Summary and book reviews of Townie by Andre Dubus III

Townie

A Memoir

by Andre Dubus III

Townie
  • Critics' Opinion:

    Readers' Opinion:

     Not Yet Rated
  • First Published:
    Feb 2011, 400 pages
    Paperback:
    Feb 2012, 400 pages

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Book Reviewed by:
Julie Wan

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About this Book

Book Summary

An acclaimed novelist reflects on his violent past and a lifestyle that threatened to destroy him - until he was saved by writing.

After their parents divorced in the 1970s, Andre Dubus III and his three siblings grew up with their exhausted working mother in a depressed Massachusetts mill town saturated with drugs and crime. To protect himself and those he loved from street violence, Andre learned to use his fists so well that he was even scared of himself. He was on a fast track to getting killed - or killing someone else. He signed on as a boxer.

Nearby, his father, an eminent author, taught on a college campus and took the kids out on Sundays. The clash of worlds couldn't have been more stark - or more difficult for a son to communicate to a father. Only by becoming a writer himself could Andre begin to bridge the abyss and save himself. His memoir is a riveting, visceral, profound meditation on physical violence and the failures and triumphs of love.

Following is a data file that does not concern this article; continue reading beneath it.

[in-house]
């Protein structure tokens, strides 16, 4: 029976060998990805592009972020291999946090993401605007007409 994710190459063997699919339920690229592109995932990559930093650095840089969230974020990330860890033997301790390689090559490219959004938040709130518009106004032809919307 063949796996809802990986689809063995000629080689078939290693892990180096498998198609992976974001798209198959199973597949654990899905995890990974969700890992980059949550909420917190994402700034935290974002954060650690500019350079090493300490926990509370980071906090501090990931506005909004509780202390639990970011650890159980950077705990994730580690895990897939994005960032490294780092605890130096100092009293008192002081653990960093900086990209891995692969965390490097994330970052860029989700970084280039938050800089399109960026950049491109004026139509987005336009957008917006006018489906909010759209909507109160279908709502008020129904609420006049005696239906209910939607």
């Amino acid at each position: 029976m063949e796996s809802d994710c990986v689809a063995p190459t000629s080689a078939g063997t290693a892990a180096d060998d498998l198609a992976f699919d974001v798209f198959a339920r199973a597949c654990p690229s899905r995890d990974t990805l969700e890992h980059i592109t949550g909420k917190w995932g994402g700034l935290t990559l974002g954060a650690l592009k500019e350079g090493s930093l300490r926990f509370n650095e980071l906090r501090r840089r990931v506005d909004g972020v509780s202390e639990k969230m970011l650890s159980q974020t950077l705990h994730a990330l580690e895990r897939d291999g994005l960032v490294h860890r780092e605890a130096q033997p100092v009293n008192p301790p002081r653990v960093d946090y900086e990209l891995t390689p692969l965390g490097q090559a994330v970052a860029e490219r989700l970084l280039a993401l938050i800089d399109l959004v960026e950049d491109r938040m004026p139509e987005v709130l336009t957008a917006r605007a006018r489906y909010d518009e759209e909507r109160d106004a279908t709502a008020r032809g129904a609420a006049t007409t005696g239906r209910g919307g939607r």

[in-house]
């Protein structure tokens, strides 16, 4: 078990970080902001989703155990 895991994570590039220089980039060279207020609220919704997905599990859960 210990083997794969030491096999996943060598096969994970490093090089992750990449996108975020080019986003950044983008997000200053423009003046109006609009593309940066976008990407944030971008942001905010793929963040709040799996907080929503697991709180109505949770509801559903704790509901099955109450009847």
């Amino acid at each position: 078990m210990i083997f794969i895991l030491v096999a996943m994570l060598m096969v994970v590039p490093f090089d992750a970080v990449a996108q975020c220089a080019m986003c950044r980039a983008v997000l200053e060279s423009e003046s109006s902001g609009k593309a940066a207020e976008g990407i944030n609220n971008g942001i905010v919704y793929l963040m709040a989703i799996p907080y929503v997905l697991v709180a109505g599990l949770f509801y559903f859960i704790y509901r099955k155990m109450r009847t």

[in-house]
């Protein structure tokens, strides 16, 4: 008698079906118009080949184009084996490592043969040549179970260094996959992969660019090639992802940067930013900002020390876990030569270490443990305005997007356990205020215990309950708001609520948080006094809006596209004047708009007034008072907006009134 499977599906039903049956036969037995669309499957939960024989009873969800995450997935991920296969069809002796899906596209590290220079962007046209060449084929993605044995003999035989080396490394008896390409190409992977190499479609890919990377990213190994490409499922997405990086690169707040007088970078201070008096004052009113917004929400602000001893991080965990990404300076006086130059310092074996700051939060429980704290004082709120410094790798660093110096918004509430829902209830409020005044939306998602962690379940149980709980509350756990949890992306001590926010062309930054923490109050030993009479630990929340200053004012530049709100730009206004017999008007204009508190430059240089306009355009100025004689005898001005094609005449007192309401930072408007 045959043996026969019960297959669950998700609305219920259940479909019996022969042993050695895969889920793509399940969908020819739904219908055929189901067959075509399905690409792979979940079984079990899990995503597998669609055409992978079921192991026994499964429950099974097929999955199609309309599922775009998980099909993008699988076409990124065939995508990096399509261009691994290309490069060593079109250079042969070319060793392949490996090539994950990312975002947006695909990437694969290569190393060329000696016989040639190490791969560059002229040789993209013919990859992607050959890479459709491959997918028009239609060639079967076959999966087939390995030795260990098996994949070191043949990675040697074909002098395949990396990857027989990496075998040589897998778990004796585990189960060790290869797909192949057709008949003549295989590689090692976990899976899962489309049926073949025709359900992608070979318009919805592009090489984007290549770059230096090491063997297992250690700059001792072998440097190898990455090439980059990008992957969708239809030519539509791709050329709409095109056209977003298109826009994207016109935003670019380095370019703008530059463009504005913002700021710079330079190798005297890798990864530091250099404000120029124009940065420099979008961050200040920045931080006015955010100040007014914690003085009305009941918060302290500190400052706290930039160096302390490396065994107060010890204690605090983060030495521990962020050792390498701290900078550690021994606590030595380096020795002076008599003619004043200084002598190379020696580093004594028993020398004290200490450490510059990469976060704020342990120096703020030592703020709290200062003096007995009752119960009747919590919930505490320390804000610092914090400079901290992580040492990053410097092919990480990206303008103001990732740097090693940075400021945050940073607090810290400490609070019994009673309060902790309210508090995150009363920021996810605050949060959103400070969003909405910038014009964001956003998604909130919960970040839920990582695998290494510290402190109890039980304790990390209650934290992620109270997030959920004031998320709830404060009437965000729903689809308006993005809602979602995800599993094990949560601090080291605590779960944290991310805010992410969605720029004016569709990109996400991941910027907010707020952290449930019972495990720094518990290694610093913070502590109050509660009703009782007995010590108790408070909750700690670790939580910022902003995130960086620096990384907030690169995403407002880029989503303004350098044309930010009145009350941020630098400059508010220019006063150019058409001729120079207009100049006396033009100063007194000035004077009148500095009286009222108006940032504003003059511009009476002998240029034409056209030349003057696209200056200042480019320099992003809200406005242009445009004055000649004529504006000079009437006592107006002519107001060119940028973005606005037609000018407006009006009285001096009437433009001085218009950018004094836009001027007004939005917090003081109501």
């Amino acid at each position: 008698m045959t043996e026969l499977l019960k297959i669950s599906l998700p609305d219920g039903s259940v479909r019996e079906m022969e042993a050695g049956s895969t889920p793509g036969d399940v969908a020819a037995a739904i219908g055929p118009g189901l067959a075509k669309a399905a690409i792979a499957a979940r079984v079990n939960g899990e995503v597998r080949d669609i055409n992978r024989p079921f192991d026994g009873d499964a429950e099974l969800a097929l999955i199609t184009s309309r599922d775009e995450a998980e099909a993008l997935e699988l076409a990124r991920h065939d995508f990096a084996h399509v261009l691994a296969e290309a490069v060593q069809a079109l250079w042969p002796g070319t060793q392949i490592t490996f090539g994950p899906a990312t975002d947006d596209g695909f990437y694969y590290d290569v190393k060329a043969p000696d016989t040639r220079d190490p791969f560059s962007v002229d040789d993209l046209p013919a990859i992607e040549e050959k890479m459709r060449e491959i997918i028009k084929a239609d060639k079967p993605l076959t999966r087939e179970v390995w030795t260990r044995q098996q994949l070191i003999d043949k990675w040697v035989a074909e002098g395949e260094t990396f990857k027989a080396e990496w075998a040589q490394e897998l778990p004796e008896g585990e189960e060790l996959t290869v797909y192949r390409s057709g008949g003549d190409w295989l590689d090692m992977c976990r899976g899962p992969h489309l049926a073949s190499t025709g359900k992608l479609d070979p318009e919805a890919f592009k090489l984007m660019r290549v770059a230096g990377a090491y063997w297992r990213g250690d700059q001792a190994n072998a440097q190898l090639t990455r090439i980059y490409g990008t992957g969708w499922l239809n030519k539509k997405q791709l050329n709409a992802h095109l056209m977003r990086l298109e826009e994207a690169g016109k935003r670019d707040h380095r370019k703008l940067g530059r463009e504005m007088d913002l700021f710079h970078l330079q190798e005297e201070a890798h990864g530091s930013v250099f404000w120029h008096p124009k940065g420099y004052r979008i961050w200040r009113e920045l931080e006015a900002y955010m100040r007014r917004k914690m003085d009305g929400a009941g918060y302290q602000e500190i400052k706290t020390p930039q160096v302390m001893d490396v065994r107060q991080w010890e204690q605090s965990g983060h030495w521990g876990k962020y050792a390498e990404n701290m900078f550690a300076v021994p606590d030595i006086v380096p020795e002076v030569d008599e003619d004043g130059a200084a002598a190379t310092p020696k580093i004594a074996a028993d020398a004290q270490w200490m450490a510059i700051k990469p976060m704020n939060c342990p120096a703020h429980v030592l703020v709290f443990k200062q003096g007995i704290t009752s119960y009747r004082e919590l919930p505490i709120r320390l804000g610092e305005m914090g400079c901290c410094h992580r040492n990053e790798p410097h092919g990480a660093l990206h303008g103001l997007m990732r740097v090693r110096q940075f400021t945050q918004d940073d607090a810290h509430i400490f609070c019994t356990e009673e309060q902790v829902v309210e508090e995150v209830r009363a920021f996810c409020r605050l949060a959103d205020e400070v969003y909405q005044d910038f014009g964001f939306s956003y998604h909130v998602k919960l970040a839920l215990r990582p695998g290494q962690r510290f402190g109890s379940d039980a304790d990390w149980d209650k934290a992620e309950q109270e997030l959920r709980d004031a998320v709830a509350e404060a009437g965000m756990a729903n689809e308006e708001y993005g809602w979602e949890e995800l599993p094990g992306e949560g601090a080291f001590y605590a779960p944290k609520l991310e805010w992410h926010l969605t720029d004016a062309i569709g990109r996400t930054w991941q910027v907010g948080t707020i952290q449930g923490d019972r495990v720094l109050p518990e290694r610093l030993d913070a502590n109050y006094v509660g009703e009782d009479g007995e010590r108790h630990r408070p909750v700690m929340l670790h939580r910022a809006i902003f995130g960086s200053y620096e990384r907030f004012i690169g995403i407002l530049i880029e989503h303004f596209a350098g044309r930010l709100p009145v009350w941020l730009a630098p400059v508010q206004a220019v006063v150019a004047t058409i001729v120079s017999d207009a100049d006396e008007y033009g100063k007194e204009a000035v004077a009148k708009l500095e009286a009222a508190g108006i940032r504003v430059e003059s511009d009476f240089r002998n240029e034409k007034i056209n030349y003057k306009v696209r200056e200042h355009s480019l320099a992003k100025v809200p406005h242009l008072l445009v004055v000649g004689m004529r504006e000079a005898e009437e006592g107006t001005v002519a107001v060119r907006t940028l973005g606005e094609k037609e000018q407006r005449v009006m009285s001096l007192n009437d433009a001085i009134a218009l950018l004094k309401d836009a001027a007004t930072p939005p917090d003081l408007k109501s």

Doing It

Summer came and now windows were open and there was Larry's yelling, there was a woman yelling back at him or somebody else in another house, there was the canned laughter and commercial jingles of six or seven TVs, there was a bottle breaking, a drunk singing, a motorcycle or lowrider revving its engine, then peeling away from the curb, there were the smells of hot asphalt, the dusty concrete of broken sidewalks, cat shit and dog shit and gasoline, there was the wood baking in the lumberyard near the Merrimack, again the faint smell of sewage and motor oil and mud, and when the wind blew in from the east you could smell the ocean, dead seaweed and open seashell and wet sand, and it was a Saturday and Jeb and I were running from Clay Whelan and George Labelle and two others I didn't even know; they'd come walking down the middle of Lime Street under the sun and seen us sitting on our stoop doing nothing.

"Get 'em!"

And we were up and running down Lime and across Water ...

Please be aware that this discussion guide may contain spoilers!
  1. Although the chronology of Dubus's memoir spans his life from young childhood until 1999, Townie opens with a vignette from his adolescence, in which he goes long-distance running with his father. Why does Dubus begin his story with this particular event? What do we learn from this scene alone about Dubus's life?


  2. Although Andre's father was a writer known for the insight and empathy expressed in his fiction, he seems clueless about his children's day-to-day suffering. His mother is also largely unaware. Why?